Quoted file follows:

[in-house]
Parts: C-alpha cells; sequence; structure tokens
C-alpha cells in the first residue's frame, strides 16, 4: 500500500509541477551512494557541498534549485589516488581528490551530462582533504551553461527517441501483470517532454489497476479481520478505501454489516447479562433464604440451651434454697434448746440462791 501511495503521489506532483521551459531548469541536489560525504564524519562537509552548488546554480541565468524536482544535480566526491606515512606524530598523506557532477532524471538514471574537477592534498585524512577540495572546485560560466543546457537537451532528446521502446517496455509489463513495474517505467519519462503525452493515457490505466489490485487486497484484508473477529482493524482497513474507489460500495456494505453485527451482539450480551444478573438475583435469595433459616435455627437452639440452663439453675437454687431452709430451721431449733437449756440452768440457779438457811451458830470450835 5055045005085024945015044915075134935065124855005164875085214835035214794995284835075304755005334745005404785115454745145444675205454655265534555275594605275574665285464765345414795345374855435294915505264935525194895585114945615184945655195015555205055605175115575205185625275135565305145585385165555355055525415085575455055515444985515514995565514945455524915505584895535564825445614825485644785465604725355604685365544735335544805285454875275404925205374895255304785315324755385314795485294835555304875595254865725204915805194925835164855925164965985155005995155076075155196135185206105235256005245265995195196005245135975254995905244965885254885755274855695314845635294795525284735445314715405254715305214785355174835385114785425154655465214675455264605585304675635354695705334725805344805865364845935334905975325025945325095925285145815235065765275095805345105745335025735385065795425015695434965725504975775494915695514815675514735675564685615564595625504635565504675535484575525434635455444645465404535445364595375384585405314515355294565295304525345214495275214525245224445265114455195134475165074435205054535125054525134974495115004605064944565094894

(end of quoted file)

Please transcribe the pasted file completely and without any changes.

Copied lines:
[in-house]
Parts: C-alpha cells; sequence; structure tokens
C-alpha cells in the first residue's frame, strides 16, 4: 500500500509541477551512494557541498534549485589516488581528490551530462582533504551553461527517441501483470517532454489497476479481520478505501454489516447479562433464604440451651434454697434448746440462791 501511495503521489506532483521551459531548469541536489560525504564524519562537509552548488546554480541565468524536482544535480566526491606515512606524530598523506557532477532524471538514471574537477592534498585524512577540495572546485560560466543546457537537451532528446521502446517496455509489463513495474517505467519519462503525452493515457490505466489490485487486497484484508473477529482493524482497513474507489460500495456494505453485527451482539450480551444478573438475583435469595433459616435455627437452639440452663439453675437454687431452709430451721431449733437449756440452768440457779438457811451458830470450835 5055045005085024945015044915075134935065124855005164875085214835035214794995284835075304755005334745005404785115454745145444675205454655265534555275594605275574665285464765345414795345374855435294915505264935525194895585114945615184945655195015555205055605175115575205185625275135565305145585385165555355055525415085575455055515444985515514995565514945455524915505584895535564825445614825485644785465604725355604685365544735335544805285454875275404925205374895255304785315324755385314795485294835555304875595254865725204915805194925835164855925164965985155005995155076075155196135185206105235256005245265995195196005245135975254995905244965885254885755274855695314845635294795525284735445314715405254715305214785355174835385114785425154655465214675455264605585304675635354695705334725805344805865364845935334905975325025945325095925285145815235065765275095805345105745335025735385065795425015695434965725504975775494915695514815675514735675564685615564595625504635565504675535484575525434635455444645465404535445364595375384585405314515355294565295304525345214495275214525245224445265114455195134475165074435205054535125054525134974495115004605064944565094894